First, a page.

ohms, then you must have 10 amperes of current across RV and RL. Remember that E = IR.
If the values of the resistance of RV and RL are equal, then 5 amperes of current will flow
through each resistance (RV and RL).
Figure 4-33. Shunt Voltage Regulator
(Determining Output Voltage Regulation)
4-100. If the load resistance (RL) increases, the current through RL will decrease. For
example, assume that the current through RL is now 4 amperes and that the total current
across Rs is 9 amperes. With this drop in current, the voltage drop across Rs is 18 volts.
Consequently, the output of the regulator has increased to 102 volts. At this time, the
regulating device (RV) decreases in resistance and 6 amperes of current flows through this
resistance (RV). The total current Rs is once again 10 amperes (6 amperes across RV and
4 amperes across RL). Therefore, 20 volts is dropped across Rs causing the output to
decrease back to 100 volts. You should know by now that if the load resistance (RL)
increases, the regulating device (RV) decreases its resistance to compensate for the change.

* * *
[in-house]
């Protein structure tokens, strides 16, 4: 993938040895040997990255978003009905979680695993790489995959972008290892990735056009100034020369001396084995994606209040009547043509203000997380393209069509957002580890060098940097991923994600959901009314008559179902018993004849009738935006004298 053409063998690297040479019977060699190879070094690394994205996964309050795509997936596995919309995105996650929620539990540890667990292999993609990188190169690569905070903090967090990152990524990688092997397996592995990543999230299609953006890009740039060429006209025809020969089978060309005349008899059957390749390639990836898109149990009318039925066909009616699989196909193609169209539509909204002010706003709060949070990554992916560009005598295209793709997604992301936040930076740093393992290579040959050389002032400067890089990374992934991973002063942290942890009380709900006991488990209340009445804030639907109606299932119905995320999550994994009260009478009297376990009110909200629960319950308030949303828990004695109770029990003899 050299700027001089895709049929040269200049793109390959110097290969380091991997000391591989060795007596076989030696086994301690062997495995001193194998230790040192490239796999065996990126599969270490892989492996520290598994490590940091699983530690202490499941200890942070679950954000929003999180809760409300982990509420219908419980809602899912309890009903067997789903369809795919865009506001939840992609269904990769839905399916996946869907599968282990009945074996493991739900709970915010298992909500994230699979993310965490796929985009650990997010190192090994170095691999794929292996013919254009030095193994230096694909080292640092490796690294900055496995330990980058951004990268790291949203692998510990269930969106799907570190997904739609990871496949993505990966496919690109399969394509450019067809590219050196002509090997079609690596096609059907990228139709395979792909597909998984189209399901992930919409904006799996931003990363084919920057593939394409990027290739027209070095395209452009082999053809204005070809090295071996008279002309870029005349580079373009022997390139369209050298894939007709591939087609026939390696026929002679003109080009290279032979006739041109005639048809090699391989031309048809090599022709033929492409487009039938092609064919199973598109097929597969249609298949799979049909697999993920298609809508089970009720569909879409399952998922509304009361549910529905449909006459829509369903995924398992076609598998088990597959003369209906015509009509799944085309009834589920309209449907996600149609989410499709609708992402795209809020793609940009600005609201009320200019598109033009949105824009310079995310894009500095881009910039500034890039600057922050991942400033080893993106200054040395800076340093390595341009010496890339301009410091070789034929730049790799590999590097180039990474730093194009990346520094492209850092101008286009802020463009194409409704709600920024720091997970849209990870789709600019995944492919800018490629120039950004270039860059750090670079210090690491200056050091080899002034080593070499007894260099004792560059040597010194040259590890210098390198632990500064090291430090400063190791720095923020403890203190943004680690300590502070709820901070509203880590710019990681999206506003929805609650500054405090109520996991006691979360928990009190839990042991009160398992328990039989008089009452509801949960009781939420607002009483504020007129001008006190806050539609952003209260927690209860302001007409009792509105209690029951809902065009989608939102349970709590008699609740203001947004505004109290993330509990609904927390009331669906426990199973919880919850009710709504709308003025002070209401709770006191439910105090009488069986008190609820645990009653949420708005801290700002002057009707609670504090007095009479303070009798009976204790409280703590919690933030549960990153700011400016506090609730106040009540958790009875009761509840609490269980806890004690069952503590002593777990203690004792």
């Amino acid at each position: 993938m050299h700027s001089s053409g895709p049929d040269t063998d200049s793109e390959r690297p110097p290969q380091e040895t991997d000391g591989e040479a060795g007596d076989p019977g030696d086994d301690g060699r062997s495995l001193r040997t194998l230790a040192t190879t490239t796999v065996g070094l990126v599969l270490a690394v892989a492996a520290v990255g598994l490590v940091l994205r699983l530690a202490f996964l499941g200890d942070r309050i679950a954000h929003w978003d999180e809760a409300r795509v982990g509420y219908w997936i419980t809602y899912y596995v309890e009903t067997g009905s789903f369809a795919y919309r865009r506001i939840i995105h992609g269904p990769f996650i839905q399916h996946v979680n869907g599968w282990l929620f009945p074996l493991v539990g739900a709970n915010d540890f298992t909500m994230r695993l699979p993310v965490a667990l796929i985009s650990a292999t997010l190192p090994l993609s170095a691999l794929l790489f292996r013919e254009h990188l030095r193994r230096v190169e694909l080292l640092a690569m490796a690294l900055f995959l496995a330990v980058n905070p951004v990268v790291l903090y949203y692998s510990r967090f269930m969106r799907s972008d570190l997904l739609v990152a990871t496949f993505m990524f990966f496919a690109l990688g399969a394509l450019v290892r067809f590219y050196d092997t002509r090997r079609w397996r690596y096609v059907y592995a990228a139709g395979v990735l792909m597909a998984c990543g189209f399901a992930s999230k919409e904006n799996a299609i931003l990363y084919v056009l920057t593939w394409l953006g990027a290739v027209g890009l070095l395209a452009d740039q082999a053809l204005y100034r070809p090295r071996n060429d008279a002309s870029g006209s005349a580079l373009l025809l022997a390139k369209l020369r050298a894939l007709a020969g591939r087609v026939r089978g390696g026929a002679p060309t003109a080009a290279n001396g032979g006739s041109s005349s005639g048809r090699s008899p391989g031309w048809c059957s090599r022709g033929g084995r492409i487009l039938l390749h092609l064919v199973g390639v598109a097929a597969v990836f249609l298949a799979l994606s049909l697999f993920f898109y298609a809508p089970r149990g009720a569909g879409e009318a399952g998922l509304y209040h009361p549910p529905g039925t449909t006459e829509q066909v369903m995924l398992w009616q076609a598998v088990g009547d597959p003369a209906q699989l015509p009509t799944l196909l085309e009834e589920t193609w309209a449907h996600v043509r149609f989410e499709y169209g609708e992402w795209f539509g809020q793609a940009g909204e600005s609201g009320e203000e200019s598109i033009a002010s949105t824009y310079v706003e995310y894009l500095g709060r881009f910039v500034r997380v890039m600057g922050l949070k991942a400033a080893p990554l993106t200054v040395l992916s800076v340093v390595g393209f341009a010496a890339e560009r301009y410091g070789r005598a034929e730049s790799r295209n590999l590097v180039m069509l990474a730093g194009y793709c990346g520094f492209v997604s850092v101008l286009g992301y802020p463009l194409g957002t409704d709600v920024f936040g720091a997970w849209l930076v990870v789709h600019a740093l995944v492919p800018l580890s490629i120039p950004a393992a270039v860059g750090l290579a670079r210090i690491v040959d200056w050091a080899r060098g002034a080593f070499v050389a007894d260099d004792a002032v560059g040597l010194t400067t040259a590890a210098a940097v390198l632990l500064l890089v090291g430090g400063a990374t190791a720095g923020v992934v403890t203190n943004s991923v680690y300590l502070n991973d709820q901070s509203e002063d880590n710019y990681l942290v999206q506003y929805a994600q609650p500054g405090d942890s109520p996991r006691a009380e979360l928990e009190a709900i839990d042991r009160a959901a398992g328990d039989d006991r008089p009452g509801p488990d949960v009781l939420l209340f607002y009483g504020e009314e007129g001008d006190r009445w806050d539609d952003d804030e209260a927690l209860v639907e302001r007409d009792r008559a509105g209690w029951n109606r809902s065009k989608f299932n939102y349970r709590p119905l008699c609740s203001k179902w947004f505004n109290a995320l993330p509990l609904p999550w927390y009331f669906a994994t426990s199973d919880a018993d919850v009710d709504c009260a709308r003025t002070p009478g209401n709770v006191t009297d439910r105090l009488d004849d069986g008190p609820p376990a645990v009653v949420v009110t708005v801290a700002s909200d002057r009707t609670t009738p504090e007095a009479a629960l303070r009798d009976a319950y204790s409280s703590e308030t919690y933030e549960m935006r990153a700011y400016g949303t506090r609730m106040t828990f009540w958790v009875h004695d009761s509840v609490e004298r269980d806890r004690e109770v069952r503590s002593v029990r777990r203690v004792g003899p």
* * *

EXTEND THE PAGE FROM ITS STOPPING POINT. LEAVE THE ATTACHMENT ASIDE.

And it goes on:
If RL decreases, the opposite effect occurs and RV increases.
4-101. Now consider the circuit when a decrease in load resistance takes place. When RL
decreases, the current through RL subsequently increases to 6 amperes. This action causes a
total of 11 amperes to flow through Rs, which then drops 22 volts. As a result, the output is
98 volts. However, the regulating device (RV) senses this change and increases its
resistance so that less current (4 amperes) flows through RV. The total current again
becomes 10 amperes and the output is again 100 volts.
4-102. From these examples, you should know that the shunt regulator maintains the
desired output voltage by doing the following:
Sensing the current change in the parallel resistance of the circuit.
Compensating for the change.
4-103. Refer to Figure 4-33 to consider how the voltage regulator operates to compensate
for changes in input voltages. Remember that the input voltage may vary. Any variation
must be compensated for by the regulating device. If an increase in input voltage occurs,
the resistance of RV automatically decreases to maintain the correct voltage division
between RV and Rs. Therefore, notice that the regulator operates in the opposite way to
compensate for a decrease in input voltage.
23 June 2005